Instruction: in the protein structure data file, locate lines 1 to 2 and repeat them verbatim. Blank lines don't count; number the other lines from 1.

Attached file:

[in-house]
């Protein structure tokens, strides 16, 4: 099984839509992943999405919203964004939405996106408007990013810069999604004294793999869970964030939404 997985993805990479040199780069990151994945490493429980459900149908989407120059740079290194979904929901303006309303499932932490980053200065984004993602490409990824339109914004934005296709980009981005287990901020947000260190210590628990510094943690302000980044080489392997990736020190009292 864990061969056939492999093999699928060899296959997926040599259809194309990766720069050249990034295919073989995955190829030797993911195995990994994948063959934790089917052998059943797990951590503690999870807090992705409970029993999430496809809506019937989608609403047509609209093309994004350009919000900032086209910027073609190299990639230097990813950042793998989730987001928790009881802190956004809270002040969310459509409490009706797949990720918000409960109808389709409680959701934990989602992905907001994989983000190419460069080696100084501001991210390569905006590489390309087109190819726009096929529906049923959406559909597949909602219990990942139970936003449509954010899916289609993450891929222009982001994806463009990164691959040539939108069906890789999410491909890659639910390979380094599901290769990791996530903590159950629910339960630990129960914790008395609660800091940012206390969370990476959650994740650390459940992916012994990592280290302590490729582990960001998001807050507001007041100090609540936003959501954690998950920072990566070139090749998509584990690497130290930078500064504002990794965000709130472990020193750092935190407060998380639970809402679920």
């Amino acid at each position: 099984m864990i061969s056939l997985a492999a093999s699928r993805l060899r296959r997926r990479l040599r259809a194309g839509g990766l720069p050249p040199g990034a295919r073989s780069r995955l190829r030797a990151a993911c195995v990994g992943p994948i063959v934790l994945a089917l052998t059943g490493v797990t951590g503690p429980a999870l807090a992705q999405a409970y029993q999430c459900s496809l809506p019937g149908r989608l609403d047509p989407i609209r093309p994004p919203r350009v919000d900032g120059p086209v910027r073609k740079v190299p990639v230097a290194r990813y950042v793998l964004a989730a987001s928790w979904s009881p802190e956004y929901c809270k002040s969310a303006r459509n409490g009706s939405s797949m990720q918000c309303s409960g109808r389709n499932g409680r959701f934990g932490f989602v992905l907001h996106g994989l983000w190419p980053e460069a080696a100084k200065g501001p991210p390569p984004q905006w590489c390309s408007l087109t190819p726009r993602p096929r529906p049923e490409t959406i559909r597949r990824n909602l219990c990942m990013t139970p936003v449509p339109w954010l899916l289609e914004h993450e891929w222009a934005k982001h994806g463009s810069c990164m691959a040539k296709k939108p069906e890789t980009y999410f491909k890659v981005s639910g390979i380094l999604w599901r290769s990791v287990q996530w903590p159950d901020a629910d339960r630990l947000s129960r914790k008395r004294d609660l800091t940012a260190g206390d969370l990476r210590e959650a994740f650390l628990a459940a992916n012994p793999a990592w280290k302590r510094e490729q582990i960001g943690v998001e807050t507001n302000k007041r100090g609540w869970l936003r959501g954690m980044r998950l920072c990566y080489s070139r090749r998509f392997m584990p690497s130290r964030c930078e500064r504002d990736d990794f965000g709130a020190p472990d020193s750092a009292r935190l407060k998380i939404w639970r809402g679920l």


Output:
[in-house]
């Protein structure tokens, strides 16, 4: 099984839509992943999405919203964004939405996106408007990013810069999604004294793999869970964030939404 997985993805990479040199780069990151994945490493429980459900149908989407120059740079290194979904929901303006309303499932932490980053200065984004993602490409990824339109914004934005296709980009981005287990901020947000260190210590628990510094943690302000980044080489392997990736020190009292 864990061969056939492999093999699928060899296959997926040599259809194309990766720069050249990034295919073989995955190829030797993911195995990994994948063959934790089917052998059943797990951590503690999870807090992705409970029993999430496809809506019937989608609403047509609209093309994004350009919000900032086209910027073609190299990639230097990813950042793998989730987001928790009881802190956004809270002040969310459509409490009706797949990720918000409960109808389709409680959701934990989602992905907001994989983000190419460069080696100084501001991210390569905006590489390309087109190819726009096929529906049923959406559909597949909602219990990942139970936003449509954010899916289609993450891929222009982001994806463009990164691959040539939108069906890789999410491909890659639910390979380094599901290769990791996530903590159950629910339960630990129960914790008395609660800091940012206390969370990476959650994740650390459940992916012994990592280290302590490729582990960001998001807050507001007041100090609540936003959501954690998950920072990566070139090749998509584990690497130290930078500064504002990794965000709130472990020193750092935190407060998380639970809402679920």